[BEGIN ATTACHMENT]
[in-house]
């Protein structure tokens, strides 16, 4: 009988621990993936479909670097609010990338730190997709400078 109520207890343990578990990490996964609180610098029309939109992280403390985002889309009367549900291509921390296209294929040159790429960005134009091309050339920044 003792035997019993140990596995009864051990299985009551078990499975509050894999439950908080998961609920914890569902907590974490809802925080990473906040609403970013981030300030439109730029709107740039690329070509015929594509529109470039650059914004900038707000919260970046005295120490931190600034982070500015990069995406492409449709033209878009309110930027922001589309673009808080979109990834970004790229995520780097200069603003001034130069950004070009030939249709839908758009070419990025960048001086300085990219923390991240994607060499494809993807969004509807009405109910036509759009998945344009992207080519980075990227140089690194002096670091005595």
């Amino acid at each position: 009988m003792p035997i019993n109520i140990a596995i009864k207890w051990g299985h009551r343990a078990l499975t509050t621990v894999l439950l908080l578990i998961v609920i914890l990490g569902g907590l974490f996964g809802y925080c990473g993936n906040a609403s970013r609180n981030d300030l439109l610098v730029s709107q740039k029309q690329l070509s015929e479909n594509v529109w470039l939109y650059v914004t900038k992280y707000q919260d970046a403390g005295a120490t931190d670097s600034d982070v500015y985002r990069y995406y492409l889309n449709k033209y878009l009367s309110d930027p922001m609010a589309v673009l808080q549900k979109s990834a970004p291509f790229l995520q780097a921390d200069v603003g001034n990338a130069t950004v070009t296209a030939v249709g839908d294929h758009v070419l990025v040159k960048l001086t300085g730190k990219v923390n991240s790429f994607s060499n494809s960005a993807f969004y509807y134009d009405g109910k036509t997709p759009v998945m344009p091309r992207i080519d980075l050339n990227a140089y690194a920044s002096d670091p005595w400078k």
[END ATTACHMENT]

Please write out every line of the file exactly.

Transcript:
[in-house]
């Protein structure tokens, strides 16, 4: 009988621990993936479909670097609010990338730190997709400078 109520207890343990578990990490996964609180610098029309939109992280403390985002889309009367549900291509921390296209294929040159790429960005134009091309050339920044 003792035997019993140990596995009864051990299985009551078990499975509050894999439950908080998961609920914890569902907590974490809802925080990473906040609403970013981030300030439109730029709107740039690329070509015929594509529109470039650059914004900038707000919260970046005295120490931190600034982070500015990069995406492409449709033209878009309110930027922001589309673009808080979109990834970004790229995520780097200069603003001034130069950004070009030939249709839908758009070419990025960048001086300085990219923390991240994607060499494809993807969004509807009405109910036509759009998945344009992207080519980075990227140089690194002096670091005595």
């Amino acid at each position: 009988m003792p035997i019993n109520i140990a596995i009864k207890w051990g299985h009551r343990a078990l499975t509050t621990v894999l439950l908080l578990i998961v609920i914890l990490g569902g907590l974490f996964g809802y925080c990473g993936n906040a609403s970013r609180n981030d300030l439109l610098v730029s709107q740039k029309q690329l070509s015929e479909n594509v529109w470039l939109y650059v914004t900038k992280y707000q919260d970046a403390g005295a120490t931190d670097s600034d982070v500015y985002r990069y995406y492409l889309n449709k033209y878009l009367s309110d930027p922001m609010a589309v673009l808080q549900k979109s990834a970004p291509f790229l995520q780097a921390d200069v603003g001034n990338a130069t950004v070009t296209a030939v249709g839908d294929h758009v070419l990025v040159k960048l001086t300085g730190k990219v923390n991240s790429f994607s060499n494809s960005a993807f969004y509807y134009d009405g109910k036509t997709p759009v998945m344009p091309r992207i080519d980075l050339n990227a140089y690194a920044s002096d670091p005595w400078k």